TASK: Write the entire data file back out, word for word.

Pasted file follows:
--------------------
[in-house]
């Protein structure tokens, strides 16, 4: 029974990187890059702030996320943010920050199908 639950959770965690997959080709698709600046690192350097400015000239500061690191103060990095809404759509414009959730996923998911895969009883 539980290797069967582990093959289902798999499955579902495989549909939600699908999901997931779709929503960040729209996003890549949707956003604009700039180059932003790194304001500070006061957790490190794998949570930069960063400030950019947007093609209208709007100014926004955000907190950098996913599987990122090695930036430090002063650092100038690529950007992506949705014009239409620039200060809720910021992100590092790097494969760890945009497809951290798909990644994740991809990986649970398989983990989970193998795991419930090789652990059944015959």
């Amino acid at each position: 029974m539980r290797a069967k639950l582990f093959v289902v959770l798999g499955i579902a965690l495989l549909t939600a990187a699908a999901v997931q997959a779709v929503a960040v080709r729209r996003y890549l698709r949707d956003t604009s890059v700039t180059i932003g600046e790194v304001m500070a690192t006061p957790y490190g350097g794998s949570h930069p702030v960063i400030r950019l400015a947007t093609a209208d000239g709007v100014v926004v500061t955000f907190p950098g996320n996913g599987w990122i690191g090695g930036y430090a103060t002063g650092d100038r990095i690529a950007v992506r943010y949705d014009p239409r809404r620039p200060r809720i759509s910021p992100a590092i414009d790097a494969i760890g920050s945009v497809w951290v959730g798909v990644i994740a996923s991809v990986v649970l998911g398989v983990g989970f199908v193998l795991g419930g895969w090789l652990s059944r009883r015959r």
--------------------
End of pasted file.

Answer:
[in-house]
């Protein structure tokens, strides 16, 4: 029974990187890059702030996320943010920050199908 639950959770965690997959080709698709600046690192350097400015000239500061690191103060990095809404759509414009959730996923998911895969009883 539980290797069967582990093959289902798999499955579902495989549909939600699908999901997931779709929503960040729209996003890549949707956003604009700039180059932003790194304001500070006061957790490190794998949570930069960063400030950019947007093609209208709007100014926004955000907190950098996913599987990122090695930036430090002063650092100038690529950007992506949705014009239409620039200060809720910021992100590092790097494969760890945009497809951290798909990644994740991809990986649970398989983990989970193998795991419930090789652990059944015959």
């Amino acid at each position: 029974m539980r290797a069967k639950l582990f093959v289902v959770l798999g499955i579902a965690l495989l549909t939600a990187a699908a999901v997931q997959a779709v929503a960040v080709r729209r996003y890549l698709r949707d956003t604009s890059v700039t180059i932003g600046e790194v304001m500070a690192t006061p957790y490190g350097g794998s949570h930069p702030v960063i400030r950019l400015a947007t093609a209208d000239g709007v100014v926004v500061t955000f907190p950098g996320n996913g599987w990122i690191g090695g930036y430090a103060t002063g650092d100038r990095i690529a950007v992506r943010y949705d014009p239409r809404r620039p200060r809720i759509s910021p992100a590092i414009d790097a494969i760890g920050s945009v497809w951290v959730g798909v990644i994740a996923s991809v990986v649970l998911g398989v983990g989970f199908v193998l795991g419930g895969w090789l652990s059944r009883r015959r």